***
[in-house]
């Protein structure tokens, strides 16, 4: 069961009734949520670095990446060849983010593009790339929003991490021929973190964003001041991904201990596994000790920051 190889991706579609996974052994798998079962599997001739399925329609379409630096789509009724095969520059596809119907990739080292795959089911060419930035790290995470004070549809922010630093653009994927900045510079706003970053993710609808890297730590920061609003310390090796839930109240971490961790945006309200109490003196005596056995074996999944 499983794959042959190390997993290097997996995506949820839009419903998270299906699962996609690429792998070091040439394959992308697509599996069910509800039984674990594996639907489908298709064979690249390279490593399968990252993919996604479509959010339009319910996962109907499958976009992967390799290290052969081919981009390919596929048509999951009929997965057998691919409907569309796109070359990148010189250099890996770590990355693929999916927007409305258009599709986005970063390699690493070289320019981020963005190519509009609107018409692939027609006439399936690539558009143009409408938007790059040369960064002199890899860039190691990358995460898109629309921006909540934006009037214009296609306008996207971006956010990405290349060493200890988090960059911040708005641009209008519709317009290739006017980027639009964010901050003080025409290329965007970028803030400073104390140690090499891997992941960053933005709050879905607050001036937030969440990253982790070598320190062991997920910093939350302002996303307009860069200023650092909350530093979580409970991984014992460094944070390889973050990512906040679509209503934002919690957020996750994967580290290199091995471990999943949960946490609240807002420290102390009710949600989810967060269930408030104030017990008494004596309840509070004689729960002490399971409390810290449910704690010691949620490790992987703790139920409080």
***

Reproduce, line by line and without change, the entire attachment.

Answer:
[in-house]
């Protein structure tokens, strides 16, 4: 069961009734949520670095990446060849983010593009790339929003991490021929973190964003001041991904201990596994000790920051 190889991706579609996974052994798998079962599997001739399925329609379409630096789509009724095969520059596809119907990739080292795959089911060419930035790290995470004070549809922010630093653009994927900045510079706003970053993710609808890297730590920061609003310390090796839930109240971490961790945006309200109490003196005596056995074996999944 499983794959042959190390997993290097997996995506949820839009419903998270299906699962996609690429792998070091040439394959992308697509599996069910509800039984674990594996639907489908298709064979690249390279490593399968990252993919996604479509959010339009319910996962109907499958976009992967390799290290052969081919981009390919596929048509999951009929997965057998691919409907569309796109070359990148010189250099890996770590990355693929999916927007409305258009599709986005970063390699690493070289320019981020963005190519509009609107018409692939027609006439399936690539558009143009409408938007790059040369960064002199890899860039190691990358995460898109629309921006909540934006009037214009296609306008996207971006956010990405290349060493200890988090960059911040708005641009209008519709317009290739006017980027639009964010901050003080025409290329965007970028803030400073104390140690090499891997992941960053933005709050879905607050001036937030969440990253982790070598320190062991997920910093939350302002996303307009860069200023650092909350530093979580409970991984014992460094944070390889973050990512906040679509209503934002919690957020996750994967580290290199091995471990999943949960946490609240807002420290102390009710949600989810967060269930408030104030017990008494004596309840509070004689729960002490399971409390810290449910704690010691949620490790992987703790139920409080």